The final episode of Game of Thrones aired over a year and a half ago. Why bring it up now, then? one might ask. I’m bringing it up now because the series apparently has longevity, albeit not in the way viewers would have expected before its infamous eighth season was broadcast. I encounter it nearly daily on Facebook, Reddit, and Twitter, in large part because the fandom’s ire at its ending has not faded. I first watched the series after witnessing the beginnings of that reaction and wondering how a popular HBO show could possibly fuck up its ending that massively. This proved to be a mistake; in spite of myself, I got invested in the story and its characters. And I’m still mad about it. What will give Game of Thrones a lasting place in pop cultural memory is not the anger itself, though, but some of the realities behind it:
- All media is inherently political – or, to put it a bit differently, all stories have a “moral.” And Tyrion memes aside, stories do matter.
(source: @mohitsinghvi_ on Twitter)
- The stories we cling to are both a function of and an influence on our understanding of the world.
That in mind, we can take a broad look at the questions Game of Thrones asks, and the answers the show offers. I’ll pause a moment here to say that I’m mostly interested in the answers themselves, rather than how the show reaches them. Although many fans disappointed by the ending of Thrones have suggested that George R. R. Martin will reach the same ending in a satisfying way, I fundamentally disagree. We all know the writing of the last two seasons of Thrones, which Martin was not involved in, was bad. From what I can glean from interviews, Martin’s planned ending most likely included the same basic points:
- Bran becomes king of the Six Kingdoms
- Sansa becomes queen of an independent North
- Daenerys becomes a mad tyrant and burns down King’s Landing
- Daenerys dies by Jon’s hand
- Jon leaves Westeros for the North beyond the Wall
- Cersei and Jamie are killed
- Arya leaves Westeros
My opinion remains show-specific in that I’m reacting to these respective players’ characterizations as they are in the show. If Martin’s characters are unrecognizable from Benioff and Weiss’ characters – provided he ever actually finishes ASOIAF – my readings and opinions may change. The biggest assumption I’m making is that the main characters will end on the same notes RE: sympathy, that is, Daenerys and Cersei are the final villains, with Jon as the most sympathetic survivor of the series’ events. On, then, to the Big Questions the series asks:
- What makes a good or bad ruler?
- And by extension, who makes a good or bad ruler?
- Which causes are worth dying or killing for?
- When do the ends justify the means?
Although season eight largely sidesteps any narrative importance for the Night King, we can invoke him to begin examining how Thrones portrays good, effective leadership. By the time we reach the Long Night, there are two monarch figures left standing who have thus far been cast in a sympathetic light: Jon Snow and Daenerys Targaryen. Joining their forces together against the Night King and helping convince Cersei to add her own (sort of), a process that nearly kills Jon and does kill one of Dany’s dragons, marks a high point for both of them as leaders: they embody charisma, bravery, sacrifice, and a persistent faith in humanity. In addition to working with Cersei, they bring in outside forces (Wildlings, the Unsullied, and the Dothraki) and oversee cooperation between them and the xenophobic Westerosi.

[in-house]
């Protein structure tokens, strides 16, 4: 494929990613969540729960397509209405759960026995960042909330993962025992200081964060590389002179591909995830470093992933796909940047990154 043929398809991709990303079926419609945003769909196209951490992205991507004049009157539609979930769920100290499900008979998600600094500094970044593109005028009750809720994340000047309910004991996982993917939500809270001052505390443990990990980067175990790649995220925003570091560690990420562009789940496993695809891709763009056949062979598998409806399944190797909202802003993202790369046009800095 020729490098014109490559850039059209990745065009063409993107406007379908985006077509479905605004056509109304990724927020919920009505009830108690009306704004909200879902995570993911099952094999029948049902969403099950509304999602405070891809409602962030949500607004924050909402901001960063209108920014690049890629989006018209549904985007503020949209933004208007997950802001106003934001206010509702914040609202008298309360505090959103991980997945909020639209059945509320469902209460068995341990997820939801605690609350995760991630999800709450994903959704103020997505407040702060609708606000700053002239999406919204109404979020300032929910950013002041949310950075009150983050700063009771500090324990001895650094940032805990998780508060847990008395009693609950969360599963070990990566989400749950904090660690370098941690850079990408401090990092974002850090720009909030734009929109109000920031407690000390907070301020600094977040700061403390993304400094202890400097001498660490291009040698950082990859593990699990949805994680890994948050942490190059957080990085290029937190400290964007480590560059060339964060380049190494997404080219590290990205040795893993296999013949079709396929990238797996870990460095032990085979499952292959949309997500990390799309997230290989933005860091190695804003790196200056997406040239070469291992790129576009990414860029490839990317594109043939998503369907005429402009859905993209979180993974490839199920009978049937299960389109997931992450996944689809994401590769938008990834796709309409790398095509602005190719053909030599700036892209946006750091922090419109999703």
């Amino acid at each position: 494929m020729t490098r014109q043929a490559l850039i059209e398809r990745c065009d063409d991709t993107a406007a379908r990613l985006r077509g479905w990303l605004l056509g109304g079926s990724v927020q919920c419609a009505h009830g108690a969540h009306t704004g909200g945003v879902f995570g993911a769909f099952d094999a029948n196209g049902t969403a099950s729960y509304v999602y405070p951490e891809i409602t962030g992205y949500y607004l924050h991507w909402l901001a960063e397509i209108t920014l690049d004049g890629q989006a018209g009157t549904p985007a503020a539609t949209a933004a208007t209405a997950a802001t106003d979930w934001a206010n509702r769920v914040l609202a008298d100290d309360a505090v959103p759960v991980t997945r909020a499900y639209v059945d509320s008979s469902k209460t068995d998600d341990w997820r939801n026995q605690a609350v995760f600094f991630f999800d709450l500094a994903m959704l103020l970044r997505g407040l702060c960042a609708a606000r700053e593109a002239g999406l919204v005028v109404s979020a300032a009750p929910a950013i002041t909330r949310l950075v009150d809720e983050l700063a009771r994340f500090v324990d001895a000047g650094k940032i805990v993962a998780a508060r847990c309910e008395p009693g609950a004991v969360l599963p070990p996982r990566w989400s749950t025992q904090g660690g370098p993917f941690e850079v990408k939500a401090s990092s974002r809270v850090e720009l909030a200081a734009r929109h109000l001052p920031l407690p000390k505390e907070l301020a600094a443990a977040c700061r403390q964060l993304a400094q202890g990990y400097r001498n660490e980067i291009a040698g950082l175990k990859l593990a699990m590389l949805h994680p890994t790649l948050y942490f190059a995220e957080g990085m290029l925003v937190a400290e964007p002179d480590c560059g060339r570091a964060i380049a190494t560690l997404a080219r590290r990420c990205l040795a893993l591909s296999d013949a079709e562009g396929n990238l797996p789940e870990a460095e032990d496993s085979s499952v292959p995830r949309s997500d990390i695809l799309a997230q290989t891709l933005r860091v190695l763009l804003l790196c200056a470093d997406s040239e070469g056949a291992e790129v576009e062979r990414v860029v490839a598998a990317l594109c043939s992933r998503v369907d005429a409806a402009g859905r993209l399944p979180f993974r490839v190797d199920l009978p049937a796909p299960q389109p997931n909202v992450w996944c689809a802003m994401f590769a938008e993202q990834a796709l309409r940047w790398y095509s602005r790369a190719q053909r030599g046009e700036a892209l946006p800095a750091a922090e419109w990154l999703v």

If the victory over the Night King can serve as the culmination of Jon and Dany’s mutual effectiveness as rulers, we should also take a look at some of their other qualities and how they affect their leadership. We’ve seen both make Ned Stark’s fatal mistake of trusting too much: Jon is killed by men of the Night’s Watch under his command, and Dany loses Drogo and her unborn son in trusting the witch Mirri Maz Duur. Jon loses the respect of some of his fellow Northmen by bending the knee to Daenerys; Daenerys inadvertently incites riots by executing Mossador for killing an imprisoned slavemaster without a trial. They mirror one another in their struggles as leaders; they learn through trial and error that mercy must be tempered with brutal shows of justice and vice versa. They both fail; they are both saved by fantastical forces at work in Martin’s world.
The other key players who survive the Long Night should also be looked at, albeit briefly because their characterization becomes nonsensical some time before the last credits roll. Sansa and Cersei both weaponize a display of feminine passivity to their advantage, quietly leveraging shadowy schemers like Littlefinger and Varys against their political opponents. Sansa is sympathetic where Cersei is not, which seems to reflect a broader juxtaposition of Stark and Lannister characteristics. Cersei would torch the entire Realm for the sake of her loved ones; Tommen’s suicide becomes the point of her descent into pure villainy. Sansa is never shown to be particularly progressive, but she is just and honorable. Tyrion is something of an anti-Lannister in that he hates his immediate family, minus Jamie, but bears the Realm itself no ill will (although the show inexplicably discards his hatred for his sister near the end). Following his show trial in King’s Landing, Tyrion’s political machinations are initially motivated by a desire for revenge, which the show gradually replaces with a tenuous belief in Daenerys. Varys, on the other hand, is ostensibly motivated by a genuine desire to improve the Realm, but his lack of outright power forces him to resort to convoluted plots and bets on whether X or Y leader is more likely to align with his hopes. We never know what his true idea of “helping the Realm” entails because his power is usually restricted to the domain of secrets, blackmail, and clandestine plotting.
All that in mind, I think it’s reasonable to say that the show nudges us towards supporting either Daenerys, Jon, or Daenerys-and-Jon as a duo as the best prospect for the Iron Throne, with people like Tyrion, Varys, and Sansa as necessary parts of a leadership that extends beyond the solitary figure of the monarch. We also see key supports in Davos and Missandei, advisors who have lived the lives of the enslaved and the common, who ground all these political machinations in the material realities of the Realm.
Then comes season eight.